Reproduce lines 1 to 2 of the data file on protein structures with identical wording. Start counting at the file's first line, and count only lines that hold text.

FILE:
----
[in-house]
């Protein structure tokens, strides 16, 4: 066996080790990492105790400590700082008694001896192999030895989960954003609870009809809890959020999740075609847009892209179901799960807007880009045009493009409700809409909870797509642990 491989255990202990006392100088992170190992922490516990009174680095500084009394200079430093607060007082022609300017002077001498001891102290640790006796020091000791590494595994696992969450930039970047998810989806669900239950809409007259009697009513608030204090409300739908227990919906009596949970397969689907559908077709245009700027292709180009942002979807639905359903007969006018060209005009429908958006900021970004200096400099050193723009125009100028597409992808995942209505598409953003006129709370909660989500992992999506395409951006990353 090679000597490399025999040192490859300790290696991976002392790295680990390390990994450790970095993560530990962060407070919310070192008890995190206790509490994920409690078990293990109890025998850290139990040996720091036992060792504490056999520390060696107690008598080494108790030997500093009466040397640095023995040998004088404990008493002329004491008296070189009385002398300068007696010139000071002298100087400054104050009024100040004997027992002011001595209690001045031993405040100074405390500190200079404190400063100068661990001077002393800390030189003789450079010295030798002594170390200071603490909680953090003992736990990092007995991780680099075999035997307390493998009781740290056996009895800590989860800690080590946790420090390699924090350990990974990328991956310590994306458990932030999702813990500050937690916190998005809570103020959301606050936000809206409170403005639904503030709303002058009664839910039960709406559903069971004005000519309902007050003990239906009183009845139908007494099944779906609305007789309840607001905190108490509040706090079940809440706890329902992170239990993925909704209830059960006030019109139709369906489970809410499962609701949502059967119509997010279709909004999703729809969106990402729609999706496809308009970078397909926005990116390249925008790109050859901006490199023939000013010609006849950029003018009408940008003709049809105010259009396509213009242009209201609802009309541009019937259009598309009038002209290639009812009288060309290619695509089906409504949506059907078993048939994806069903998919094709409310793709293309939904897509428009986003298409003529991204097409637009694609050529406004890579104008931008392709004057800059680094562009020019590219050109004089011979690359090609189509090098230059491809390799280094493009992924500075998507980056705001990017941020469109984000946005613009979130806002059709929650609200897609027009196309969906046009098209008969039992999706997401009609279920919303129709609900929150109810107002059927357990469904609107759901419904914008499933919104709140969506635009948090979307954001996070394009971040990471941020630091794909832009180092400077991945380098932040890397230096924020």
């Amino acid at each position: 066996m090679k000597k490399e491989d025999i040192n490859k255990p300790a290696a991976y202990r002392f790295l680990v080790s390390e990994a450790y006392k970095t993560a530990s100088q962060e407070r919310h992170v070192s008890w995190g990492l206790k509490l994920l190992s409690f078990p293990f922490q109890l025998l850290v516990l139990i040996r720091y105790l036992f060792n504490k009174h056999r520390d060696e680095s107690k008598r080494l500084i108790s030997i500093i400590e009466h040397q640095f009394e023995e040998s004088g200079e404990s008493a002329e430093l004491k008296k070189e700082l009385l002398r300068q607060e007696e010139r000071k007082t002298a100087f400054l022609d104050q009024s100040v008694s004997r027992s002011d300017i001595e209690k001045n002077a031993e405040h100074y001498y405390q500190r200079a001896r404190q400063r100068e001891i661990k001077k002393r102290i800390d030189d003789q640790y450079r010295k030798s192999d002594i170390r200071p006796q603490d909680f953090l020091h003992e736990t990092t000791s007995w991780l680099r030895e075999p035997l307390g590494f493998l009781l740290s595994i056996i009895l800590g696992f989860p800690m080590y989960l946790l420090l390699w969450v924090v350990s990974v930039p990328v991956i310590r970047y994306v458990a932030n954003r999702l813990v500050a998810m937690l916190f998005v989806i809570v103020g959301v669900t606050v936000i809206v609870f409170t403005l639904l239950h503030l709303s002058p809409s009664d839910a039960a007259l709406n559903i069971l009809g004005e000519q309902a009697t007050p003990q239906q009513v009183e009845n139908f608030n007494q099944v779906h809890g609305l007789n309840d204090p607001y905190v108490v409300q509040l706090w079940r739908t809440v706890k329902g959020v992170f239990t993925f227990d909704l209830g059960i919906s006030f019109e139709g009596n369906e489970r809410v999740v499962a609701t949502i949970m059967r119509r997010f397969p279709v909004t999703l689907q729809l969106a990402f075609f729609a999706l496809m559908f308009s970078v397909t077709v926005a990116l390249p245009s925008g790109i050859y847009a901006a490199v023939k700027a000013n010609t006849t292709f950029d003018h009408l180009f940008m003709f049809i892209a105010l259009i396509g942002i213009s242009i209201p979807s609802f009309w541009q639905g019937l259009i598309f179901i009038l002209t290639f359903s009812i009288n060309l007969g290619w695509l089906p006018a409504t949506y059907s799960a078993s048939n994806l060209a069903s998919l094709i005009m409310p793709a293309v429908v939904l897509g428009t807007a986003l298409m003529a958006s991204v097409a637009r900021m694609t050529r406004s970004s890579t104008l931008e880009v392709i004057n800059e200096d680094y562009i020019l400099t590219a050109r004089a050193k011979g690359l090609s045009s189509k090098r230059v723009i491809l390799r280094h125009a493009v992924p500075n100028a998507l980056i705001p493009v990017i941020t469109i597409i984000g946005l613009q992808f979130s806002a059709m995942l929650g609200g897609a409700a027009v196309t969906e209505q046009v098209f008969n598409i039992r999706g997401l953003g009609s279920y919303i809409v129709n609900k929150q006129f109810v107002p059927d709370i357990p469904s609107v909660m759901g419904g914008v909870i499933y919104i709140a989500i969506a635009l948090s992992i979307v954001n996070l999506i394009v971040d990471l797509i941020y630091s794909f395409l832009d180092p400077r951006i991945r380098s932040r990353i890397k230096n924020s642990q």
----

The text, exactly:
[in-house]
């Protein structure tokens, strides 16, 4: 066996080790990492105790400590700082008694001896192999030895989960954003609870009809809890959020999740075609847009892209179901799960807007880009045009493009409700809409909870797509642990 491989255990202990006392100088992170190992922490516990009174680095500084009394200079430093607060007082022609300017002077001498001891102290640790006796020091000791590494595994696992969450930039970047998810989806669900239950809409007259009697009513608030204090409300739908227990919906009596949970397969689907559908077709245009700027292709180009942002979807639905359903007969006018060209005009429908958006900021970004200096400099050193723009125009100028597409992808995942209505598409953003006129709370909660989500992992999506395409951006990353 090679000597490399025999040192490859300790290696991976002392790295680990390390990994450790970095993560530990962060407070919310070192008890995190206790509490994920409690078990293990109890025998850290139990040996720091036992060792504490056999520390060696107690008598080494108790030997500093009466040397640095023995040998004088404990008493002329004491008296070189009385002398300068007696010139000071002298100087400054104050009024100040004997027992002011001595209690001045031993405040100074405390500190200079404190400063100068661990001077002393800390030189003789450079010295030798002594170390200071603490909680953090003992736990990092007995991780680099075999035997307390493998009781740290056996009895800590989860800690080590946790420090390699924090350990990974990328991956310590994306458990932030999702813990500050937690916190998005809570103020959301606050936000809206409170403005639904503030709303002058009664839910039960709406559903069971004005000519309902007050003990239906009183009845139908007494099944779906609305007789309840607001905190108490509040706090079940809440706890329902992170239990993925909704209830059960006030019109139709369906489970809410499962609701949502059967119509997010279709909004999703729809969106990402729609999706496809308009970078397909926005990116390249925008790109050859901006490199023939000013010609006849950029003018009408940008003709049809105010259009396509213009242009209201609802009309541009019937259009598309009038002209290639009812009288060309290619695509089906409504949506059907078993048939994806069903998919094709409310793709293309939904897509428009986003298409003529991204097409637009694609050529406004890579104008931008392709004057800059680094562009020019590219050109004089011979690359090609189509090098230059491809390799280094493009992924500075998507980056705001990017941020469109984000946005613009979130806002059709929650609200897609027009196309969906046009098209008969039992999706997401009609279920919303129709609900929150109810107002059927357990469904609107759901419904914008499933919104709140969506635009948090979307954001996070394009971040990471941020630091794909832009180092400077991945380098932040890397230096924020």